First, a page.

21st century. Major changes in the K-12 reforms introduced music as a regular subject from grades 1-10 and the introduction in high school of the arts and design stream which serves as a preparation stream for future careers in higher music education. (https://www.semanticscholar.org › article › Music-Education…). Music education pedagogy aimed at teaching learners the basic concepts and processes in music, to appreciate, analyze and perform for the personal development of the learner, to understand the main characteristics of Philippine music and art and of the world. This pedagogy sought to inculcate the celebration of Filipino cultural identity and diversity and the expansion of the learner’s worldview. (https://www.academia.edu › K_to_.12_Curriculum_Gui..) A bachelor’s degree in education, usually majoring in MAPEH and graduating with a master’s degree in music education, must pass the teacher’s license exam to be officially a teacher of music.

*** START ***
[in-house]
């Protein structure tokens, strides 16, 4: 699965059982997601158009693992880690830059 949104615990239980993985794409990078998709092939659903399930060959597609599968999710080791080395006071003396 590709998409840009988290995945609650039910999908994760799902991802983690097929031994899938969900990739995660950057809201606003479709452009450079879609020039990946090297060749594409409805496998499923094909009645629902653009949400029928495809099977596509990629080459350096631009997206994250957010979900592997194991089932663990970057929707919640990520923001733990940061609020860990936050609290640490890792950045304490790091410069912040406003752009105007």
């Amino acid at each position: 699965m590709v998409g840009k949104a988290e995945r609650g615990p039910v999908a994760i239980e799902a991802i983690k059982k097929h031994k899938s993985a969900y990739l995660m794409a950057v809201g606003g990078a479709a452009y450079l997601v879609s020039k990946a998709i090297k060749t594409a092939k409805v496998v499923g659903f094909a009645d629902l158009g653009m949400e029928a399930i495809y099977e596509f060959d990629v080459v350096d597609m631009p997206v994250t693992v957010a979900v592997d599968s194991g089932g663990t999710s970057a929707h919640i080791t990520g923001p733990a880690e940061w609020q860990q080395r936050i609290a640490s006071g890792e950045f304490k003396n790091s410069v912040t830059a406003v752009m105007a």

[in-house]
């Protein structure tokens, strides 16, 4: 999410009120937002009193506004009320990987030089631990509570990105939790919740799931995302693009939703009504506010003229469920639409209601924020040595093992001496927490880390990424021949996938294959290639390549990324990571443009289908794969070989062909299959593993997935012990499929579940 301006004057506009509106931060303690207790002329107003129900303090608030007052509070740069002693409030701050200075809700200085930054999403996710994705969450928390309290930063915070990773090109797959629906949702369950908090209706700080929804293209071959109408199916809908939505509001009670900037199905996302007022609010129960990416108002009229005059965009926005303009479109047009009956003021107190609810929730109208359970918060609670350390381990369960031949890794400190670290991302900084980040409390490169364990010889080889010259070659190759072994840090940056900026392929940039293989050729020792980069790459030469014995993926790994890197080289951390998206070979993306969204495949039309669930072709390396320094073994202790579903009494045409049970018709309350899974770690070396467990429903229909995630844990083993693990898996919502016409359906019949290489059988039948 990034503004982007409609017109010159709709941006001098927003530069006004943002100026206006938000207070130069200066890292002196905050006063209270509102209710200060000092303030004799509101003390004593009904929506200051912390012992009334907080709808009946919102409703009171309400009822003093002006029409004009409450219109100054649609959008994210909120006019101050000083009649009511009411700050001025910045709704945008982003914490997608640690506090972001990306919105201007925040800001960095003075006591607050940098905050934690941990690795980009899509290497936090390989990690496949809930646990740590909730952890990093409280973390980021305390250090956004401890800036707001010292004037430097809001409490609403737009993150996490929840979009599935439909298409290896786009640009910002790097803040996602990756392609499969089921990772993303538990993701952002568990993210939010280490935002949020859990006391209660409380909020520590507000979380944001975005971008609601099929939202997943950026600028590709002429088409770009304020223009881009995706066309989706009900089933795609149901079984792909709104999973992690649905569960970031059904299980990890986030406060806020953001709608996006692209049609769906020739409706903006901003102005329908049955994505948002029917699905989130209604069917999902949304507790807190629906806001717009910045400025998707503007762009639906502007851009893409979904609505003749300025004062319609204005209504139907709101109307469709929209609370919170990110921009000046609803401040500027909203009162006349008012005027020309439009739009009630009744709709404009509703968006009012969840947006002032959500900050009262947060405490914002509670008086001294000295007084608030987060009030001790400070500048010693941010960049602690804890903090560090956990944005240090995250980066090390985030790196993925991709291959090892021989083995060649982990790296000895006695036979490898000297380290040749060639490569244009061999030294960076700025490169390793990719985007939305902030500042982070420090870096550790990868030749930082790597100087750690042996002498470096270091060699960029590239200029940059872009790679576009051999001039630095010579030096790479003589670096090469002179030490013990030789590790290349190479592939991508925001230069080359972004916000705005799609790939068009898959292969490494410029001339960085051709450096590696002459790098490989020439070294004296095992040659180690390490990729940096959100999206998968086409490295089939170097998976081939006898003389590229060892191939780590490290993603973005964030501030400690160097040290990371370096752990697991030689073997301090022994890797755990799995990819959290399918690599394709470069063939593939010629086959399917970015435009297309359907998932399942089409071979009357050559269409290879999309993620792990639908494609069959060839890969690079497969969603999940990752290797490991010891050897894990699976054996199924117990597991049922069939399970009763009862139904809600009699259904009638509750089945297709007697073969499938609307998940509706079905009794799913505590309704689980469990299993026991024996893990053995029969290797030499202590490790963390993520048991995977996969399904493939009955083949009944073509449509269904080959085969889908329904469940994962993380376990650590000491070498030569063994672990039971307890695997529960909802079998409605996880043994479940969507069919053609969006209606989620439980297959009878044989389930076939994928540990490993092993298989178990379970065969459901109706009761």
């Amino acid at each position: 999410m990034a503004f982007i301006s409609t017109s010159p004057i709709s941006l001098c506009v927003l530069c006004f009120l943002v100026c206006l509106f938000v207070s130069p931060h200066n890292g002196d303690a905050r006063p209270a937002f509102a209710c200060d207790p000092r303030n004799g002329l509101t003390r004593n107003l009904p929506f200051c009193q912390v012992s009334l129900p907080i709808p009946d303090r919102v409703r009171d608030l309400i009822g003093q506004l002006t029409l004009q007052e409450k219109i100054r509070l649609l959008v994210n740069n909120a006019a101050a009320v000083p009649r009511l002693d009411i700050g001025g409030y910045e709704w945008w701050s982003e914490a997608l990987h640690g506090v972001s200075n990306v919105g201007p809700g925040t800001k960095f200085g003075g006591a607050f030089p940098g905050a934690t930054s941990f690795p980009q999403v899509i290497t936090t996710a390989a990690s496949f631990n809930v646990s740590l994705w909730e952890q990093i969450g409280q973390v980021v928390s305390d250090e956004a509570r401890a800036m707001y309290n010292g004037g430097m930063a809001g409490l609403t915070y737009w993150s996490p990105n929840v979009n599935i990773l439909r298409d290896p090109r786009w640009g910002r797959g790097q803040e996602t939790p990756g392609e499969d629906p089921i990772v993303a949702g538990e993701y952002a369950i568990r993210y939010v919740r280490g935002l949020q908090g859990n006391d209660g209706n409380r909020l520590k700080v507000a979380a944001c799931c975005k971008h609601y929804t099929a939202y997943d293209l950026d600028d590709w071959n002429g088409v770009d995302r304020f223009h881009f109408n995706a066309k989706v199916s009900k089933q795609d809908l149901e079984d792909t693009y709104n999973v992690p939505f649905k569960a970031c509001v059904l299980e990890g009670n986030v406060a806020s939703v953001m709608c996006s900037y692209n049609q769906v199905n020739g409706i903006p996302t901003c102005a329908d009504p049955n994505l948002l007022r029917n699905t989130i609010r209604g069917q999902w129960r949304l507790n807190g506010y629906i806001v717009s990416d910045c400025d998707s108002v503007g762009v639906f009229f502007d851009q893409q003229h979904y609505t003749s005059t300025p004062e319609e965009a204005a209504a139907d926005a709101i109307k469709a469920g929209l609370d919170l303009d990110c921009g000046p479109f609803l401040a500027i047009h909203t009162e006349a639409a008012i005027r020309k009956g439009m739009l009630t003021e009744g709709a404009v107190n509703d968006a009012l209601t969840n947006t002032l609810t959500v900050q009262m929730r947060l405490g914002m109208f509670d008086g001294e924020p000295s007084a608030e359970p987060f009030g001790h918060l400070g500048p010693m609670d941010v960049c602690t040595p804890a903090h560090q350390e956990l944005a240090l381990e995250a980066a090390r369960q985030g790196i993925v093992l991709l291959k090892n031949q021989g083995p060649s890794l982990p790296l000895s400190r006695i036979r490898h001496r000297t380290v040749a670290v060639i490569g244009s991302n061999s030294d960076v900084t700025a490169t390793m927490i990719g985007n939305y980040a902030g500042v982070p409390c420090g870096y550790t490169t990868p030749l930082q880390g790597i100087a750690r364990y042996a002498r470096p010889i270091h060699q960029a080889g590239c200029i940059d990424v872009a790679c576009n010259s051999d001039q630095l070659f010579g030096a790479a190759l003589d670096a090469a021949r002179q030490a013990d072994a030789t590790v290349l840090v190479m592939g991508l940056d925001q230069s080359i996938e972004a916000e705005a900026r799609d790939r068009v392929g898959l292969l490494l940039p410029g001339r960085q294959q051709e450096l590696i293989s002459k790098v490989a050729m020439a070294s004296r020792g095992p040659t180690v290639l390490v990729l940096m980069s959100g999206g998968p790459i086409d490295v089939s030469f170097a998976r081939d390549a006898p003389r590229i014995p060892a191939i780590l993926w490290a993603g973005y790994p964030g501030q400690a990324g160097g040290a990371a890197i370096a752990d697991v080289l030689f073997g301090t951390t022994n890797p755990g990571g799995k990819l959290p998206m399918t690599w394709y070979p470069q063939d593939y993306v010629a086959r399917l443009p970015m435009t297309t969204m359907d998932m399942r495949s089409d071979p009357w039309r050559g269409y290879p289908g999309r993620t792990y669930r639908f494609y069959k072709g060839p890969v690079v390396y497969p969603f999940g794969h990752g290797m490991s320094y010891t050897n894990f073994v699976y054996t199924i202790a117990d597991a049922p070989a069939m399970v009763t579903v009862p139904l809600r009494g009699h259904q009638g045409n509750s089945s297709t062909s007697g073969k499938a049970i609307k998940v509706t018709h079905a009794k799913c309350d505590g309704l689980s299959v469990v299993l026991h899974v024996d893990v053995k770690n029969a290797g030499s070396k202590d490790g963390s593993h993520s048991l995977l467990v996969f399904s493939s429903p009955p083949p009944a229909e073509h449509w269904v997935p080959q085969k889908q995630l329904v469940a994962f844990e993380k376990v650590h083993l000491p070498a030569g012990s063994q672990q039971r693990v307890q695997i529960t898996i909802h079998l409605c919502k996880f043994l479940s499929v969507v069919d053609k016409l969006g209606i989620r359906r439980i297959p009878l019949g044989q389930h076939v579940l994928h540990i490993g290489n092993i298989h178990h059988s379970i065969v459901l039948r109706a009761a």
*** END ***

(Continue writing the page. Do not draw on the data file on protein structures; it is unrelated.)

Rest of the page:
Music conservatories. Students wishing to study music performance instead enroll in a performance and composition section of a music department more formally labeled as a music conservatory. In addition to honing students in musical composition, a conservatory teaches students to perform, such as playing musical instruments and singing. The Britannica informs that the term “conservatory” is derived from the “Italian conservatorio”. In the Middle Ages “choral schools were attached to churches”. “Music in medieval universities was a theoretical subject comparable to mathematics) as in the Ospedale della Pietà, founded in 1346 in Venice. Then came the Renaissance during which the Conservatorio made its debut. This term Conservatorio “designated a type of orphanage often attached to a hospital.” “The foundlings (conservati) received musical instruction at state expense. Naples was the center for the boys and Venice for the girls. Thus, we can consider that “the conservatori were the first secular institutions equipped for training in practical music. “The Conservatorio dei Poveri di Gesù Cristo (founded 1589, Naples) trained or had as faculty members most of the leading Italian opera composers of the seventeenth and eighteenth centuries.” From the Britannica we learn that the first secular school of music for students founded in Paris in 1784 “was reorganized and renamed Conservatoire National de Musique et d’Art Dramatique in 1795 by the National Convention (the Revolutionary regime of 1792-1795). Throughout the 19th century, the French model was copied, with modifications, in Europe and the United States.” Of these conservatories, the Juilliard School seems to be popular among our musical virtuosos. (https://www. .britannica.com/art/conservatory-musical-institution) Among Philippine universities, besides colleges, the University of the Philippines, University of Santo Tomas, Silliman University, University of Filipino Women, University St. Paul, Adventist University (Silang Cavite), University of San Agustin, and Liceo de Cagayan University maintain music conservatories.